VOL. I. ATLANTA, G
A New Catechism Proposed 4
"Rightfulness" or "Prudence" 5
L.iving With God 6
John Witherspoon . 6
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Eightieth Psalm 8
Predestination Not Fatalism 9
The Surrendered Life 10
Hope Thou in God 11
Report on Publication 16
The Presbyteries ' 20
The right and vigorous us of 'the "Evangelistic
Arm" t>f the church is a matter of absorbing interest
to the whole church; and one to which the General
Assembly may well afford to give grave consideration.
We publish on another page some resolutions pending
before Winchester Presbytery, which are full of interest.
There is a growing demand for increased activity
to reach the great unsaved mass. How shall it be
The question of amending the Confession of Faith,
or of taking steps thereto, as the famous "elect infant'"
clause, excited far less attention in our church than was
confidently expected. Especially did a part of the
Northern Presbyterian press rather glory in the fact
that the project was launched. It evoked almost no
attention and was acted upon and set aside by most of
the Presbyteries with a quiet which was significant.
Another mpa>;iirp wl-iiMi Kof/^-n ?' L
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in at least some if not all the Presbyteries, was one
looking to the modification of our ruling eldership's
term of office, and seeking to make it limited and
"rotary." The rotation did not rotate quite as smoothly
as was expected. The wheel found some stones in the
load. The project was swiftly discountenanced in
some of the Presbyteries. The church does not seem
to be in the humor of modifying its fundamental law.
Homes for tuberculosis patients are to be constructed
on an extensive scale in New York City. Mrs.
YV. K. Vanderbilt has (riven one million dollars tr> k<?
used for this purpose. Several model tenement houses
are to be constructed with a view to meeting the requirements
of patients, especially in the way of furnishing
abundance of air and light. The families of patients
are to occupy the home with the patients as in normal
family life. Moderate charges are to be made for
rent. The apparent design is to provide Tor those who,
because of business occupation or limited means, can
not receive the advantages of a sanatarium in the open
high country. It is wisely provided that the management
of the enterprise is assigned to the tuberculosis
clinic of the Presbyterian Hospital of New York City.
i I * ^ %
UN OF THE SOUTH
A., MAY 5, 1909. NO. 18.
The present situation in Turkey is one of great
interest to the Church of God. In recent years, Turkey
and Russia have been the two greatest antagonists of
the Gospel. Now Russia, under the action of the
Duma, has some what mitigated its antagonism, and
Turkey is moving in the same direction.
About the year 1S79, a constitution was proclaimed in
Turkey; but the Sultan soon ignored it, and proceeded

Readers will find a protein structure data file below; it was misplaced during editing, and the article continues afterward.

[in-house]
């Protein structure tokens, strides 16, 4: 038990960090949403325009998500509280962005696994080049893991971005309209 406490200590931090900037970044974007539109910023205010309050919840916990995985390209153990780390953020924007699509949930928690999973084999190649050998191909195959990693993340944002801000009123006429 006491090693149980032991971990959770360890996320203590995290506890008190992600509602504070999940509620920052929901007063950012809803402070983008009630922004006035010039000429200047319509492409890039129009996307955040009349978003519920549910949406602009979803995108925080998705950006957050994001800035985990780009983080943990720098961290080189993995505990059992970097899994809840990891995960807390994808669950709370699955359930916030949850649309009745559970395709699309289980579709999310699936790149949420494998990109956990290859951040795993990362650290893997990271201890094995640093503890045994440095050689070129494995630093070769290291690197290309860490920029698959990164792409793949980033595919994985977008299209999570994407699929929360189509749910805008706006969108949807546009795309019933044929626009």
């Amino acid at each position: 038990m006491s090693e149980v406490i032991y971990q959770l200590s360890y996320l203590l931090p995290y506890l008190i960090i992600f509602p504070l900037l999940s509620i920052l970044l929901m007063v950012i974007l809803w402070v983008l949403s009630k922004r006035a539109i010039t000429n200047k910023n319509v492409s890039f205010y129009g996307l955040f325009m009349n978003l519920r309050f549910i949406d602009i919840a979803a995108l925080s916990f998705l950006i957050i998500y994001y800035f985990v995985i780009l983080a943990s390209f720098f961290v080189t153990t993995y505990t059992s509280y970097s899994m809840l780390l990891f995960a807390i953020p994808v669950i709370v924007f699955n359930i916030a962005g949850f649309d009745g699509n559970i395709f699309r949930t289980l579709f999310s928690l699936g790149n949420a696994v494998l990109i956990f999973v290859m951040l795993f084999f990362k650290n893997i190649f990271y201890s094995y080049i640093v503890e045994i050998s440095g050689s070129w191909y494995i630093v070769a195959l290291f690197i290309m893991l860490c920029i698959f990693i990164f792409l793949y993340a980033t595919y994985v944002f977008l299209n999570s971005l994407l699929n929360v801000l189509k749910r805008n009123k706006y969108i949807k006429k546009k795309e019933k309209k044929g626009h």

to reign as absolute tyrant. Three or lour months ago
the "Young Turks" seized upon the reins of power,
and the Sultan promised to observe the constitution.
But shortly with the aid of insurgents, he began to
ignore its provisions. Then (a fortnight ago) the Constitutional
party asserted the rights of the people,
captured Constantinople and have deposed and imprisoned
the old Sultan Abdul Hamid, crowning his
brother Mehemid V., as Sultan.
This of course does not change the religious belief
of the people of Turkey, who are Mohometans, and
intensely bigoted. But we apprehend that the new
Sultan, Mehemid V., will be governed by the provisions
of the Constitution, and that under his rule religious
liberty will prevail in Turkey. And this is all that the
Lhurch asks of the State.
The attitude of the Cumberland law suits is very
painful to the followers of Christ. In the State of
Tennessee, the unionists appealed two years ago to the
courts of the State of Tennessee, asking for an injunction
against the loyalists, to prevent them from using
the name or privileges of the Cumberland Presbyterian
church. The Supreme Court of Tennessee has decided
in favor of the loyalists. And now, behold, the unionists
arc trying to take the issue into the Federal courts.
They are beginning suits in the name of some
church member who happens to be a resident of some
other State, so as to enable a Federal judge to hear the
cases. In all honor, after a party has selected his tri
bunal, let him abide by the decision of the arbiter which
himself has selected.
In our notes on the recent meeting of the Council
of the Reformed Churches, we said, "Dr. Alexander
made an ideal host, and his introductions, albeit a little
fulsome, were taking and most sincere." We take back
all but the very manifest desire to say a pleasant thing
ourselves which the note displays. And especially do
we apologize for that word "fulsome," to the more generally
acc<y)ted meaning of which we hereby confess
our profound ignorance. We used it solely and entirely
ir the sense of "full, abundant, plenteous, not shriveled,"
which we thought was the usual and accepted
meaning of the word, but which we find is obsolete,
and not at all in the sense of "offensive or disgusting
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especially oflfensivc from excess of praise," which we
find to 1 ?e the present more general use of the word.
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